When I first got into this whole baking/cooking/spendingallmymoneyoningredients deal, I really only knew of one type of flour – the bleached & enriched All Purpose that comes in five lb bags at the grocery store. When a recipe called for flour, that’s what it got.

But then I got into bread. And holy moly. Who knew flour was such a big deal?? And not just they type of flour used, but even the brands matter! And I can tell you, you won’t find a more dedicated following than those who use King Arthur Flour. Their flours are (in my opinion) of the highest quality out there. You can read about them here.

I know there are a TON of flour types out there, so I’m just covering the big ones. Here we go!

With any type of flour you buy, the absolute best is to buy the Unbleached and Un-enriched stuff. The goal is to get the least amount of processing possible. Your baked goods will taste better, shape better, and be better for you. That being said, I buy the 25 lb bags of bleached and enriched flour from Costco for my everyday breads. I’m not happy about it, but with how much I bake, ingredients get expensive. I do buy KAF Bread and Whole Wheat flours because I find that the quality of those is really crucial, as I will discuss shortly.

All-Purpose Flour (AKA AP flour, or white flour)

All-Purpose flour is just what it sounds – a flour that will work for most circumstances. It is milled from wheat berries and sifted to remove the bran. AP flour has a protein content of about 10-12%.

........

Please see the original post here to read the rest!

Thanks a bunch,

Raquel @ Ovenmitts Blog

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raqk8

Please see the original post at Ovenmittsblog.wordpress.com for the recipe!

Yesterday morning, to prepare for the rainy day ahead, I decided to make some bread. I wanted something warm, and cinnamon seemed to fit the bill. I wanted something sweet, so enter lovely raisins. I wanted something chewy, and oats seemed just right. So I threw them all in a bowl and ended up with a loaf that I am truly pleased with.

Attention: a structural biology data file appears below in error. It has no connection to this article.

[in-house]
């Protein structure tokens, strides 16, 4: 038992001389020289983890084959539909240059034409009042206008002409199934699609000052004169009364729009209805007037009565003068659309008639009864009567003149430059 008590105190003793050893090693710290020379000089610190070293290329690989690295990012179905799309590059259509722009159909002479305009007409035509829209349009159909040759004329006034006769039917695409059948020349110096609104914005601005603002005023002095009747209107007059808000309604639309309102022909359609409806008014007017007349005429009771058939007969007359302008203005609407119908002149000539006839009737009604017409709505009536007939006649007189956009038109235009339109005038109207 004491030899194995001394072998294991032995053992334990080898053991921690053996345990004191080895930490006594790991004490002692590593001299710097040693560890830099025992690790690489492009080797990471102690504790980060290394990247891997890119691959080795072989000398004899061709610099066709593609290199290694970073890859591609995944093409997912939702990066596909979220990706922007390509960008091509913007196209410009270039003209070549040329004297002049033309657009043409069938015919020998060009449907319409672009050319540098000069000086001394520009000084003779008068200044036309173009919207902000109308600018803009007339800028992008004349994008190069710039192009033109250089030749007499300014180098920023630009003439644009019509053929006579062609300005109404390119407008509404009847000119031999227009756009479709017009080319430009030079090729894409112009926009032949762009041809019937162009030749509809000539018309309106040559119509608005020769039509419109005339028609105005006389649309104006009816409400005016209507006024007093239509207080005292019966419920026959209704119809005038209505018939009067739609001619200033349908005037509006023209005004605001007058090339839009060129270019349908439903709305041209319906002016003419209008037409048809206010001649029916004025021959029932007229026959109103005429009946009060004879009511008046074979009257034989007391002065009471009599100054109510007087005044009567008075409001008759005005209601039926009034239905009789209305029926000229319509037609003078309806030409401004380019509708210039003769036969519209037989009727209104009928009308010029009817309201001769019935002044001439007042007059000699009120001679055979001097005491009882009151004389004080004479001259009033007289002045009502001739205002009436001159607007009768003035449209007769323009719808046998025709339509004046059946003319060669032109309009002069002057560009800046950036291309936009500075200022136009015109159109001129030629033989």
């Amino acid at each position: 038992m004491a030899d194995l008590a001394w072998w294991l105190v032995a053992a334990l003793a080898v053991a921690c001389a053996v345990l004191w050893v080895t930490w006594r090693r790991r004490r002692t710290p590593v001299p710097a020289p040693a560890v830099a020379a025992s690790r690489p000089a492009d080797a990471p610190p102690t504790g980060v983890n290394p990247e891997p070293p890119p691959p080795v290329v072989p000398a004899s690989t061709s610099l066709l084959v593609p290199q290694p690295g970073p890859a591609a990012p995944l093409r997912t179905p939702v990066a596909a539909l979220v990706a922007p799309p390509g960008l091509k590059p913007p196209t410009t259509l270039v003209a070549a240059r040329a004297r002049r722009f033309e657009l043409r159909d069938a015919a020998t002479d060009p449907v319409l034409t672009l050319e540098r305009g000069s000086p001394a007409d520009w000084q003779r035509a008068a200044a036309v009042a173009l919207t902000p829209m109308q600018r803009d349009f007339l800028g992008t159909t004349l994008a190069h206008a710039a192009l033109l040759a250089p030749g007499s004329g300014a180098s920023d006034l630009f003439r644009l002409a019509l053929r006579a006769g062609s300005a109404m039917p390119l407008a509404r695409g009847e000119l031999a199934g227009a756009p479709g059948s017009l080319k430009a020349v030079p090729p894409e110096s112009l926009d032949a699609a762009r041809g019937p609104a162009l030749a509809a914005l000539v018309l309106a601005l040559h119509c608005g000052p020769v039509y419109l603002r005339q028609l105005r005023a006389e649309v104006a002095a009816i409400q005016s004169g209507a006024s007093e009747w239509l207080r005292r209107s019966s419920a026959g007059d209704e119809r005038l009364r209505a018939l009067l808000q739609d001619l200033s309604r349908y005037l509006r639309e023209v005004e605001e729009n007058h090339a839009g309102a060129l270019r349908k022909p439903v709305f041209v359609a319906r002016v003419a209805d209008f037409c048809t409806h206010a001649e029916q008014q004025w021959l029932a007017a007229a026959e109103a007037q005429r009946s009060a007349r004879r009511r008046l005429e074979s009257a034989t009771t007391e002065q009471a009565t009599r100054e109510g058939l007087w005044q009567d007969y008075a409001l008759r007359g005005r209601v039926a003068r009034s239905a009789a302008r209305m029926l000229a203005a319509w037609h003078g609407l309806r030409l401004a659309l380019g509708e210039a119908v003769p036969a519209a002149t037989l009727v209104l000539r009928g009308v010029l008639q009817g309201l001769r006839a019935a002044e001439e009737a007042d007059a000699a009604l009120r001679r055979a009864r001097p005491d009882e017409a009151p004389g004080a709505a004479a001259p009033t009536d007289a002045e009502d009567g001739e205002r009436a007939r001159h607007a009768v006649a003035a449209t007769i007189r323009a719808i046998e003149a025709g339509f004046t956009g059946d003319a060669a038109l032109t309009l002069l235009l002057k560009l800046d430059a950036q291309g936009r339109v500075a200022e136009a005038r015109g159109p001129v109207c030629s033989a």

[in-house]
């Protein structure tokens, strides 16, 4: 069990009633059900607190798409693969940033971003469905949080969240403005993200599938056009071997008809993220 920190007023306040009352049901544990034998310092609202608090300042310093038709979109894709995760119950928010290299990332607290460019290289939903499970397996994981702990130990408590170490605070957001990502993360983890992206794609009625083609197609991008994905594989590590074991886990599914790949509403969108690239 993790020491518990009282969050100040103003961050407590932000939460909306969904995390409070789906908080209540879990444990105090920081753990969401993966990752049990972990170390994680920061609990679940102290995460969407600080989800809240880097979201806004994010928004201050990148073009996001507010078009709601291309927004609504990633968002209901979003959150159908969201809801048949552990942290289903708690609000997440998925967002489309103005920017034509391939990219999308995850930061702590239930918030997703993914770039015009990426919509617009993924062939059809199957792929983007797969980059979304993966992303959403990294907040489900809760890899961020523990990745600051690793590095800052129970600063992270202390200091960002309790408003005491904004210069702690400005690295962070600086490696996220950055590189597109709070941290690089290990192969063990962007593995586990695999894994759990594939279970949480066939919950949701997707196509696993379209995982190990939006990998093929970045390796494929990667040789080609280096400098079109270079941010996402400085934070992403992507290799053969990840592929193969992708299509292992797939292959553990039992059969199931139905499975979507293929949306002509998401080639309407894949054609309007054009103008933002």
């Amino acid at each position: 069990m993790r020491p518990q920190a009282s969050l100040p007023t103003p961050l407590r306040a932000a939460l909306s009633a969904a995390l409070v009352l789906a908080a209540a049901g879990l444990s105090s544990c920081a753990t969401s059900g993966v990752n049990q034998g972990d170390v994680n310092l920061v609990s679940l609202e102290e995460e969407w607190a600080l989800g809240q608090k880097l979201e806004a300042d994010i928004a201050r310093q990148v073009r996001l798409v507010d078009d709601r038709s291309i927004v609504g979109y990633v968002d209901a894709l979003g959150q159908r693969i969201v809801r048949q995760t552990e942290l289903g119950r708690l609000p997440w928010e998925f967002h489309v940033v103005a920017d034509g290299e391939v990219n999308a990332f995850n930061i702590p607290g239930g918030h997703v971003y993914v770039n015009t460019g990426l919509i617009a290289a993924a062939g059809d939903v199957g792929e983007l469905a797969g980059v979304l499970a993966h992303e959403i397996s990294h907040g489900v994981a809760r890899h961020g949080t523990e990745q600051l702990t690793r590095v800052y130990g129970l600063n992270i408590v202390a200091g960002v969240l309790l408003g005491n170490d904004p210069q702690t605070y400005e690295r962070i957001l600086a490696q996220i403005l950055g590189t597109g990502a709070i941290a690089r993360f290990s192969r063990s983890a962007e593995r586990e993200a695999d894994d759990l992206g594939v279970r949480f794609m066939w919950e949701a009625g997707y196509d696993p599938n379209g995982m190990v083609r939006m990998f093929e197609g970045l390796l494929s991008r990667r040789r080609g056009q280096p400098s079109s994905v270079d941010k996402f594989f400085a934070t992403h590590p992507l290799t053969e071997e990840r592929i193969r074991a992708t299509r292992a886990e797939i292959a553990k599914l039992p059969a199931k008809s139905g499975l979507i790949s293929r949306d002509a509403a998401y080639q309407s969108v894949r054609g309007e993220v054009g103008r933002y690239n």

So here it is – my spur-of-the-moment Oatmeal Cinnamon Raisin Bread, that just might warm you up on a soggy, rainy day (and there’s that word again…).

 

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raqk8

Here is the fourth (!) installment of my breadmaking tutorials. As always, your input is appreciated! Please see Ovenmitts Blog at www.ovenmittsblog.wordpress.com for the whole post!

Breadmaking 104 - Bakers' Percentages

So many people ask, “What’s up with these bakers’ percentages?? How does one loaf of bread make 175%?!”

So, I’ve come to tell you all about these bakers’ percentages. Let’s do this backwards. I’m going to tell you the summary first, and the reasons why after. It’s like a scientific paper! What is that called again? Oh yeah. The ABSTRACT! I feel like I should start all of my posts with an abstract….

Anyway! Here is my abstract: Bakers’ Percentages are the best things ever!

I guess that doesn’t help much, does it? Maybe I should reconsider my biology major…

Let’s start with Hydration.

The hydration of a bread recipe is the ratio of water to flour. For example, if you are using 10 oz flour and you add 6 oz water, you have a 6:10 liquid to flour ratio, or 60%.....

Please see the original post for the rest!